They post some funny stuff on Facebook, but they need to get control of who gets access to that page. It’s bringing the entertainment of it all down greatly.

      Seems to me that it’s now a lot of call of duty kids and butthurt non-SOF yapping about shit they have no idea about. Though that has entertainment in itself, it just got old quickly.

  13. JohnC says:

    Well, I was waiting for the NCAA, but:

    A tournament pitting the 32 “tactical-ist” words (based somewhat objectively on, inter alia, (1) the comparative frequency in the marketing literature in my in-box, and (2) and sharpest change (“trendiest”) in popular usage). Feel free to judge harshly: I spent all of an hour on this. This pictures (obviously) aren’t mine; so if you like ’em, buy the merchandise. The images are much clearer in the downloaded PDF compared to being viewed online.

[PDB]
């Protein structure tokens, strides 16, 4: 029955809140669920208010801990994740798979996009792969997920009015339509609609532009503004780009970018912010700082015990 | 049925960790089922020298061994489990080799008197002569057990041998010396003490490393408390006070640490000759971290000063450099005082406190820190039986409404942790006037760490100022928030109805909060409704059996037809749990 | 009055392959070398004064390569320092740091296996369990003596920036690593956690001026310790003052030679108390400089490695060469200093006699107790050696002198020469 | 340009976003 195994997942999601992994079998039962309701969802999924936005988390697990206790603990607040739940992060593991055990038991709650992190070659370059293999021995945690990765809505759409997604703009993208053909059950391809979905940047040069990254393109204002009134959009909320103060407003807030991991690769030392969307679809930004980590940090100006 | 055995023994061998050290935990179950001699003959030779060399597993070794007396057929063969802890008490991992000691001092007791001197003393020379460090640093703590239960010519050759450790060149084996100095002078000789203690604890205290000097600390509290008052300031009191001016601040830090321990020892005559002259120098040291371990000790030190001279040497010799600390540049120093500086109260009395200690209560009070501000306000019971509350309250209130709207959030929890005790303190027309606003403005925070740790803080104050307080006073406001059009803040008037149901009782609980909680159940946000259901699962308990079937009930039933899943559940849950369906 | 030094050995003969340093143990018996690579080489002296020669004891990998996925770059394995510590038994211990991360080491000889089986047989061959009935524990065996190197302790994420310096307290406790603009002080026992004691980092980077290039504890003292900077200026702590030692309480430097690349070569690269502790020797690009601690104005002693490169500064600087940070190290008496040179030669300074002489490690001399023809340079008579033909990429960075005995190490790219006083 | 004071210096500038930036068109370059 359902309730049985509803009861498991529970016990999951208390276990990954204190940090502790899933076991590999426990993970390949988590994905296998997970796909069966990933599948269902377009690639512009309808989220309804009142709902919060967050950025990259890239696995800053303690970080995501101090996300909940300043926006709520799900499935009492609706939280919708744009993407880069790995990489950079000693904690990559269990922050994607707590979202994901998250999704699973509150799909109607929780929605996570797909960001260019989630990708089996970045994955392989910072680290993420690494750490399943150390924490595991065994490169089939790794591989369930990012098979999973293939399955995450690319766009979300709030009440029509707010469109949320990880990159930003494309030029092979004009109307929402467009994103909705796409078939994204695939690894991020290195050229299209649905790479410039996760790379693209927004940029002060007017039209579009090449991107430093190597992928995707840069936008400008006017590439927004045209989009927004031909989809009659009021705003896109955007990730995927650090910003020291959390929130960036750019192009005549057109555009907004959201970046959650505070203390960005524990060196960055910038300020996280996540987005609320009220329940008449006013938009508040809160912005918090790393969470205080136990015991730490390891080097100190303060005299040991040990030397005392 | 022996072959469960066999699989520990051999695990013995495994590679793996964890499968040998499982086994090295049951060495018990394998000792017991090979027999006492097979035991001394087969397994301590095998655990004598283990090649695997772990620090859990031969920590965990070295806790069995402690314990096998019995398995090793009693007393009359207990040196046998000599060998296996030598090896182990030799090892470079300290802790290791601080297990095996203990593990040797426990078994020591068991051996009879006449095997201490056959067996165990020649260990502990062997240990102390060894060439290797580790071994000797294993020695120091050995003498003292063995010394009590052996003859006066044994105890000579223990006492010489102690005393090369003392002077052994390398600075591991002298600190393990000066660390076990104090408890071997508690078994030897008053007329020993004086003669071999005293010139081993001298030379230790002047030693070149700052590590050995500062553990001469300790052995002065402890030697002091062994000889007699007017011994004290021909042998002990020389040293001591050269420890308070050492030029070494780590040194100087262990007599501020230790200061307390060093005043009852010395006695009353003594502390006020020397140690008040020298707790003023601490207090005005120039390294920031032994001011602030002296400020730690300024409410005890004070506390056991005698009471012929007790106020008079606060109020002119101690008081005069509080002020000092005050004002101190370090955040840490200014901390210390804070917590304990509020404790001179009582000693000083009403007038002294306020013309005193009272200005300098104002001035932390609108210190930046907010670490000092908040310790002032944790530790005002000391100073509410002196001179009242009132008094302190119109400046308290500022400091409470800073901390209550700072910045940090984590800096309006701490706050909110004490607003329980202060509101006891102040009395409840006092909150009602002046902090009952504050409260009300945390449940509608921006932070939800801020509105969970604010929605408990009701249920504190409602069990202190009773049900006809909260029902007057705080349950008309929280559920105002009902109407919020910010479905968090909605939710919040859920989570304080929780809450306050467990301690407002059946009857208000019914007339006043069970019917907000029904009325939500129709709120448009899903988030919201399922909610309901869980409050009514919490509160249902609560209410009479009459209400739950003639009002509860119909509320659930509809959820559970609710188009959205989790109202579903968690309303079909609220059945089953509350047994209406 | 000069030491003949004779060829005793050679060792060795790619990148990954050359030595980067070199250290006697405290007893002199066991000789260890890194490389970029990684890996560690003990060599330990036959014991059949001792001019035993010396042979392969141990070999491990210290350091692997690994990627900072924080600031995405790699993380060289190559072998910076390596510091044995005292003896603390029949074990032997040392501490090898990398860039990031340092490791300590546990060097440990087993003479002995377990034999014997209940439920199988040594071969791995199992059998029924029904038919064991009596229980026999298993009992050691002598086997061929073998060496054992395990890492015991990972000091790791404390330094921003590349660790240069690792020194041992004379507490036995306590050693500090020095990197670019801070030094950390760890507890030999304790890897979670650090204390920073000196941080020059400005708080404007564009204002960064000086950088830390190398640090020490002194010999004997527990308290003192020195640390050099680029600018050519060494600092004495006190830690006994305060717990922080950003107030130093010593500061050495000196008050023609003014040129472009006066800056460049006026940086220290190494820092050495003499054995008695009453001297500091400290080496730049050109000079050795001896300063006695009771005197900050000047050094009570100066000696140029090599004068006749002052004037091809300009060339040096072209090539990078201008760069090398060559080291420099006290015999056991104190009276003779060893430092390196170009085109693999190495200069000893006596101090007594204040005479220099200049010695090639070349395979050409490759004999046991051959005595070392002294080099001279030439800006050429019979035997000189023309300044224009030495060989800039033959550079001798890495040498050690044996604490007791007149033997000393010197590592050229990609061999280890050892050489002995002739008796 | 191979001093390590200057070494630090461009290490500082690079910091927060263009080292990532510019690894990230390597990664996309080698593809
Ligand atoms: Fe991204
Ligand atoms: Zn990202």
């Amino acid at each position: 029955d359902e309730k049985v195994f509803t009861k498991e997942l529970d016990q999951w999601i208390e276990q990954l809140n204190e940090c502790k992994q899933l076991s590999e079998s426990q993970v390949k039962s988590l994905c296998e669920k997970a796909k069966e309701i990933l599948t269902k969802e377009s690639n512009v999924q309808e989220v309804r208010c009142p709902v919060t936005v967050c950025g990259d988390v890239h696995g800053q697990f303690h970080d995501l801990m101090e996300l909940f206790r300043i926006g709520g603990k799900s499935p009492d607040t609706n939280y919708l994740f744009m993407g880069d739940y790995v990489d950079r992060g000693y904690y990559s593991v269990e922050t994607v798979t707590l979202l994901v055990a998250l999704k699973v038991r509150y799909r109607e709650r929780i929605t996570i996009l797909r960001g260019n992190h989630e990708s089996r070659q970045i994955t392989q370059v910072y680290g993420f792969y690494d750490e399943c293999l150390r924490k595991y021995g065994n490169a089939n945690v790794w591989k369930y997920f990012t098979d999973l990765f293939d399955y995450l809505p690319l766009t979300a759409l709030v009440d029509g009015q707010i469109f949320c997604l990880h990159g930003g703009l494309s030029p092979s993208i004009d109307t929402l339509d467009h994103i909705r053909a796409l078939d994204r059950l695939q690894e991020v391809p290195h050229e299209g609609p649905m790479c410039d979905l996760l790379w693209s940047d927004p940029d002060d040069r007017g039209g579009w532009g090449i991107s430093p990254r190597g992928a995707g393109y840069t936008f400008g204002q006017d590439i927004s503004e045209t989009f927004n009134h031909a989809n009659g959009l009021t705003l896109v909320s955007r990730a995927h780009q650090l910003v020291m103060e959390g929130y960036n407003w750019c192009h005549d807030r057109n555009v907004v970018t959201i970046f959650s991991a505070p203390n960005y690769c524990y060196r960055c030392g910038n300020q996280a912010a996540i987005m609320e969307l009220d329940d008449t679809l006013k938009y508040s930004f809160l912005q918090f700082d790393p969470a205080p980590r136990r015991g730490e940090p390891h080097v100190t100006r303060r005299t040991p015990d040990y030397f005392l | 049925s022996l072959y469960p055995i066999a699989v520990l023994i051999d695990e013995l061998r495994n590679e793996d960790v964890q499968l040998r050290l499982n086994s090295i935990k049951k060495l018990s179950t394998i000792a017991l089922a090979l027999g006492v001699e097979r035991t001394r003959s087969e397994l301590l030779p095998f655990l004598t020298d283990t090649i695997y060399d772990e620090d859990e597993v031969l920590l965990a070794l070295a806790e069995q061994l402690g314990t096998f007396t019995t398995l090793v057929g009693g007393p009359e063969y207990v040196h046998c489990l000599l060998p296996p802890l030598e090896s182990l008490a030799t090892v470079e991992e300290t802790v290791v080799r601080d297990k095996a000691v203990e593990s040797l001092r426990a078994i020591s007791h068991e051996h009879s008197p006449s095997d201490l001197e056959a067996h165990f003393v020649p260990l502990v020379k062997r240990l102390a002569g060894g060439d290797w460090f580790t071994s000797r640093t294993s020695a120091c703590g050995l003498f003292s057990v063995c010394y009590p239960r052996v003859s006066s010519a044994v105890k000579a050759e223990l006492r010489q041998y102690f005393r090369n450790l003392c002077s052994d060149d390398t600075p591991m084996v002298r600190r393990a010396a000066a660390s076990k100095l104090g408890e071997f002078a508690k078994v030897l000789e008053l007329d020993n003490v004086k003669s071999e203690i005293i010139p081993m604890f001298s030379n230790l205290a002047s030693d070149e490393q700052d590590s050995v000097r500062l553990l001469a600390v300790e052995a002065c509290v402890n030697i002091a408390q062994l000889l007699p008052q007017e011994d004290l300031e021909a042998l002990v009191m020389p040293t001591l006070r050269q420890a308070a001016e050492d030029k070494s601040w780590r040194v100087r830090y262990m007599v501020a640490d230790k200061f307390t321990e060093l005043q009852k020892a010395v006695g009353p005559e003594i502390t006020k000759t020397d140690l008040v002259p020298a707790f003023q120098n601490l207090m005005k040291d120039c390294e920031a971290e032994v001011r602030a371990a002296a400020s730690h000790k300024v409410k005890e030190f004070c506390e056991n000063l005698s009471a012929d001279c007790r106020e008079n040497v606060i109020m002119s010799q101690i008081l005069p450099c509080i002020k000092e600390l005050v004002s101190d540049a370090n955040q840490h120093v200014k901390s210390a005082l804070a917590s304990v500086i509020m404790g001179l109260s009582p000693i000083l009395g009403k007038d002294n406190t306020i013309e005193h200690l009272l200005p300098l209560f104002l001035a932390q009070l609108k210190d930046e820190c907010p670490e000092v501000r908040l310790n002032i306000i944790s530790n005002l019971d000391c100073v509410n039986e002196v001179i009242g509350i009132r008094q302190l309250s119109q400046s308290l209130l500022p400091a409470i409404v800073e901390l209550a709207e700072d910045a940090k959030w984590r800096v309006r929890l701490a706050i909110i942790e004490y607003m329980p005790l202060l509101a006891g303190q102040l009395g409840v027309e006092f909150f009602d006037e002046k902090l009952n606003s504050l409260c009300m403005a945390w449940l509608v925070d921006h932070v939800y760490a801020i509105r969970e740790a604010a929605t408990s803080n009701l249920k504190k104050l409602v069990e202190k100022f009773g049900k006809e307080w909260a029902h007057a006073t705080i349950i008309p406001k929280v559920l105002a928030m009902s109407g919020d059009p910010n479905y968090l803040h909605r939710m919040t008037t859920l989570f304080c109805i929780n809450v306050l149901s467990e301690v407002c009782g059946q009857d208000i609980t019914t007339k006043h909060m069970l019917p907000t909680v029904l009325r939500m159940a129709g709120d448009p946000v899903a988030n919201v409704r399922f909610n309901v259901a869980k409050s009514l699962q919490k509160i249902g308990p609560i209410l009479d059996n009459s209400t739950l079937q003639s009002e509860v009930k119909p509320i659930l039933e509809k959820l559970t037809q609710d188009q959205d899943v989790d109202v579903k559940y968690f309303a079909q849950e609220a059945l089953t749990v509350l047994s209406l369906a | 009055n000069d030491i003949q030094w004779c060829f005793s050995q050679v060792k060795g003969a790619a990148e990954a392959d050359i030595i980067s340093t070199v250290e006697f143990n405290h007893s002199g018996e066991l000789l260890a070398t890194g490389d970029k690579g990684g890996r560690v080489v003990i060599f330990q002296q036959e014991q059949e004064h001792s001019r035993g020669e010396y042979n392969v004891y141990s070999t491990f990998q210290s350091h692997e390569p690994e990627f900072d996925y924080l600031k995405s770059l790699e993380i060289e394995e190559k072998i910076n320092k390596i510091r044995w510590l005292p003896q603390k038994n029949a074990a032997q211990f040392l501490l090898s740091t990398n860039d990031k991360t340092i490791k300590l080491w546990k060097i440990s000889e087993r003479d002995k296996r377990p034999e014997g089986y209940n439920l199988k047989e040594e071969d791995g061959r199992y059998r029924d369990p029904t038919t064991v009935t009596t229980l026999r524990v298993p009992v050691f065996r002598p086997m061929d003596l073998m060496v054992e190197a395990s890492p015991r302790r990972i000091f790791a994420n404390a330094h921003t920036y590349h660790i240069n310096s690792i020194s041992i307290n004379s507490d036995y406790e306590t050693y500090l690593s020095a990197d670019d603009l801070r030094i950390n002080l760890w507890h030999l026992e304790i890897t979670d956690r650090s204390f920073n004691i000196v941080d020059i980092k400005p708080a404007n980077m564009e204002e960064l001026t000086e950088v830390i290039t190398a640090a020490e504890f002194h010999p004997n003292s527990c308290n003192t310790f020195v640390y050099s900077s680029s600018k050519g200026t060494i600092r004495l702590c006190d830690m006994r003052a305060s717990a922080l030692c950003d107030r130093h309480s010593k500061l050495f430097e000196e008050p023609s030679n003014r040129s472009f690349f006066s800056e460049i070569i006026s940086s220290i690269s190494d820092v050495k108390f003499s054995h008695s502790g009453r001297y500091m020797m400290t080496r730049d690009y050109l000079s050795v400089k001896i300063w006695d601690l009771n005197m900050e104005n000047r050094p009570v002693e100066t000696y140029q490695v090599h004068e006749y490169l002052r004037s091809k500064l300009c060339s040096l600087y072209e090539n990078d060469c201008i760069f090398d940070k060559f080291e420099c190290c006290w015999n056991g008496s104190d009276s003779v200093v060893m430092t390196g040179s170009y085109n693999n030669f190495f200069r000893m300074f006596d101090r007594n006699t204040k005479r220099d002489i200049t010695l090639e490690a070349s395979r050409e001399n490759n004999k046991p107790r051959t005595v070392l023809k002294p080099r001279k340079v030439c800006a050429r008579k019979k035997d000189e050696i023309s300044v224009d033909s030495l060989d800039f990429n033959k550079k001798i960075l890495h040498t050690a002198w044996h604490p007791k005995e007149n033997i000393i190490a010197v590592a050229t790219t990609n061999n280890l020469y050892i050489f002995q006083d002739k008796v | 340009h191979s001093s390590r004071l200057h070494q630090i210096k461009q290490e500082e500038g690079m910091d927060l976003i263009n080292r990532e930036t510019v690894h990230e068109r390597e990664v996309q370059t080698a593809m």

14. Bill says:

    God, not Balko again.

    I can operate a manual can opener.

    No use of either word “tactical” or “operator” is permitted on my range, with the sole exception of “operator error.”

  15. S. M. Hewitt says:

    I was once, back when the world was young and my knees still worked, also an EW/SIGINT Voice operator…AND was a Special Forces trained dude WHILE a SIGINT collector…so was I an “operator’s operator”?

    For my money, “operator” to describe those engaged in the deadly dance of tactical operations is legit, but it is a bit of an antiseptic sort of word…like using “terminate” for “kill”, or “service a target” when you’ve just killed a bad guy.